In today's Financial Times, David Pilling gives a good overview of how the "dead hand" has returned to American economic policy:
Much of the banks’ money has been lent not to small private enterprises, but to big [state-supported financial institutions], many of which do not really need the cash. Some are putting loans straight back into the bank. Much is leaking out into real estate and equity investments, creating concerns about asset bubbles. If, as many suspect, the rash of lending eventually leads to a leap in non-performing loans, most banks probably expect the state to wipe the slate clean.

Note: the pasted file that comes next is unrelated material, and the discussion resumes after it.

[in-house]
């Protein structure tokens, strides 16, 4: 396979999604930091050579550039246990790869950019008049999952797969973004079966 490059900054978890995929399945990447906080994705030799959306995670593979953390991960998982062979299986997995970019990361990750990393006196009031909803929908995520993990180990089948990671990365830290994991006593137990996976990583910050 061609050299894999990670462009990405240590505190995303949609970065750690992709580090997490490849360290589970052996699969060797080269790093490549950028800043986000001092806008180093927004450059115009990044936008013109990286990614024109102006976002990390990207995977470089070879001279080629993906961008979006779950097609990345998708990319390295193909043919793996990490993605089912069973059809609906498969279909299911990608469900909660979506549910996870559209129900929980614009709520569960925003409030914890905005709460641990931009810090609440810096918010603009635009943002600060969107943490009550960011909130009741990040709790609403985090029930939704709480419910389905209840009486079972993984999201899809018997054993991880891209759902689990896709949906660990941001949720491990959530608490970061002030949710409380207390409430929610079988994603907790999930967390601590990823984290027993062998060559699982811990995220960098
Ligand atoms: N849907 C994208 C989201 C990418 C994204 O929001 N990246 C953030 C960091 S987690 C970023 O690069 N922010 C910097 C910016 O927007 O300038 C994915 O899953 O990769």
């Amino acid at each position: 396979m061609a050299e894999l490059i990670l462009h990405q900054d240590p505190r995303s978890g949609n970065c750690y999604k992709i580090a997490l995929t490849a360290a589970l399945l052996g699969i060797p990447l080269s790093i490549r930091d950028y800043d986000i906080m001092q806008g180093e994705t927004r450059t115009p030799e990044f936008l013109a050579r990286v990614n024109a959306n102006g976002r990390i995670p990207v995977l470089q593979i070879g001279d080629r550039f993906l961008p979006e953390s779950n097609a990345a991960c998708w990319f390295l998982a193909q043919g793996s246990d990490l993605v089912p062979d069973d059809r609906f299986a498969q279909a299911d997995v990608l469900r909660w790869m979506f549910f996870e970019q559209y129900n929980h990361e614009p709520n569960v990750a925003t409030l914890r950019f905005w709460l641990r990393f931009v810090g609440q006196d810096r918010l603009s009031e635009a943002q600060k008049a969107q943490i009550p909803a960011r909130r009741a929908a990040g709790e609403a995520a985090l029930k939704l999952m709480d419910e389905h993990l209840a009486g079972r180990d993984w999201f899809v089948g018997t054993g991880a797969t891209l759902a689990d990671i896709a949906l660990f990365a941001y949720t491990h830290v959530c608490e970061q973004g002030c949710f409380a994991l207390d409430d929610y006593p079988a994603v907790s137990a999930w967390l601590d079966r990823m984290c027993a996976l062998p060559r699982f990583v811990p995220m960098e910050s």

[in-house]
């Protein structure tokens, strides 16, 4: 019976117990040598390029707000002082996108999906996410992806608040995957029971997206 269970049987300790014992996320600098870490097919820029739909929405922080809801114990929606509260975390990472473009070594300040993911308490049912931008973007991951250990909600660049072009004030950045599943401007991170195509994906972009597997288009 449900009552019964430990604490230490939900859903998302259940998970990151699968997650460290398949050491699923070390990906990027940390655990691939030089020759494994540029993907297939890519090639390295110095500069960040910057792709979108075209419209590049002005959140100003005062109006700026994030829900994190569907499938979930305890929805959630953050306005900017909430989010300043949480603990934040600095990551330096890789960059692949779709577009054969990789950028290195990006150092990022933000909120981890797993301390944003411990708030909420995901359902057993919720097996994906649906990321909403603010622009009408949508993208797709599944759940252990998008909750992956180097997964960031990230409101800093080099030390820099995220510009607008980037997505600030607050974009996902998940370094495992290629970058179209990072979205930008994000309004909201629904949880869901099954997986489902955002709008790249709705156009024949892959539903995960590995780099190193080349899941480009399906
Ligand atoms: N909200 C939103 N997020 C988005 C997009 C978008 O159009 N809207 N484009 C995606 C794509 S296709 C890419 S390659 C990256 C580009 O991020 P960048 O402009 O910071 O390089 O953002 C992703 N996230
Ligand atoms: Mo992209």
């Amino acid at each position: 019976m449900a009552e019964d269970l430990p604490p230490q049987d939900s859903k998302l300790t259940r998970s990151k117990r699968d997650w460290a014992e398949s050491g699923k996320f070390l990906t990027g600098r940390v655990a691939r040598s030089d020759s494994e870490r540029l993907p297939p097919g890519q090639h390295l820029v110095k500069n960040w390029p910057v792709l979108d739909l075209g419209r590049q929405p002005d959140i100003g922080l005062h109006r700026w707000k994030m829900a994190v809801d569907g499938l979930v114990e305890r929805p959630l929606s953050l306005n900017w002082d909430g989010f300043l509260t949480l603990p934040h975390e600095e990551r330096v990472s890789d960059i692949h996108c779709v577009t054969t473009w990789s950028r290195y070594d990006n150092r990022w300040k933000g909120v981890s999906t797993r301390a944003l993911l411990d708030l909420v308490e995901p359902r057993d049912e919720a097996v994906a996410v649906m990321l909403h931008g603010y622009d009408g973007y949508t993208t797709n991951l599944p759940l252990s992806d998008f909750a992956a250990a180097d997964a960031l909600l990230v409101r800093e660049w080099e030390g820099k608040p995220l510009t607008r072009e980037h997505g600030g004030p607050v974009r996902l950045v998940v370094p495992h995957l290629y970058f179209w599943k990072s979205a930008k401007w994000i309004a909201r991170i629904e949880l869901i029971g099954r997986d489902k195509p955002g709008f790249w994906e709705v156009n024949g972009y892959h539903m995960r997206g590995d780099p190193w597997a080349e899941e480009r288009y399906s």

But oops, I made a mistake. Find out after the jump...
Pilling isn't talking about the U.S. at all. That paragraph is meant to describe the People's Republic of China. My only edit was that I changed "big state conglomerates" from Pilling's original to "big state-supported financial institutions."